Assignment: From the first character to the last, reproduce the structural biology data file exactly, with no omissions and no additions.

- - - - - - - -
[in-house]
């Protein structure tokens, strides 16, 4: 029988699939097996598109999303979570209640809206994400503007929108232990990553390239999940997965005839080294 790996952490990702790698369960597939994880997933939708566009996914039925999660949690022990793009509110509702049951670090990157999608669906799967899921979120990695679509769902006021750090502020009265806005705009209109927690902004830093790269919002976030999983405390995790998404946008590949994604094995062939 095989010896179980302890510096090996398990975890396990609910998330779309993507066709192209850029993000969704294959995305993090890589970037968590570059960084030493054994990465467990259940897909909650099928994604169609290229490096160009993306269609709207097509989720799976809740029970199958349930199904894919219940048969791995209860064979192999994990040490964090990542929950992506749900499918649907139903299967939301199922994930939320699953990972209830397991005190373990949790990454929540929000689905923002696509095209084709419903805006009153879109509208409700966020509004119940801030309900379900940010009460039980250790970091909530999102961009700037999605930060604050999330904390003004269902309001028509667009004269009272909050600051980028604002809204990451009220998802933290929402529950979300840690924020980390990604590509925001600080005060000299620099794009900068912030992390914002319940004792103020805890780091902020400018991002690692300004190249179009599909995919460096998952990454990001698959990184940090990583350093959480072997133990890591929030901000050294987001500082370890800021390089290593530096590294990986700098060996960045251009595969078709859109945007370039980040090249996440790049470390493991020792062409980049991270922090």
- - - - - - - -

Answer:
[in-house]
């Protein structure tokens, strides 16, 4: 029988699939097996598109999303979570209640809206994400503007929108232990990553390239999940997965005839080294 790996952490990702790698369960597939994880997933939708566009996914039925999660949690022990793009509110509702049951670090990157999608669906799967899921979120990695679509769902006021750090502020009265806005705009209109927690902004830093790269919002976030999983405390995790998404946008590949994604094995062939 095989010896179980302890510096090996398990975890396990609910998330779309993507066709192209850029993000969704294959995305993090890589970037968590570059960084030493054994990465467990259940897909909650099928994604169609290229490096160009993306269609709207097509989720799976809740029970199958349930199904894919219940048969791995209860064979192999994990040490964090990542929950992506749900499918649907139903299967939301199922994930939320699953990972209830397991005190373990949790990454929540929000689905923002696509095209084709419903805006009153879109509208409700966020509004119940801030309900379900940010009460039980250790970091909530999102961009700037999605930060604050999330904390003004269902309001028509667009004269009272909050600051980028604002809204990451009220998802933290929402529950979300840690924020980390990604590509925001600080005060000299620099794009900068912030992390914002319940004792103020805890780091902020400018991002690692300004190249179009599909995919460096998952990454990001698959990184940090990583350093959480072997133990890591929030901000050294987001500082370890800021390089290593530096590294990986700098060996960045251009595969078709859109945007370039980040090249996440790049470390493991020792062409980049991270922090």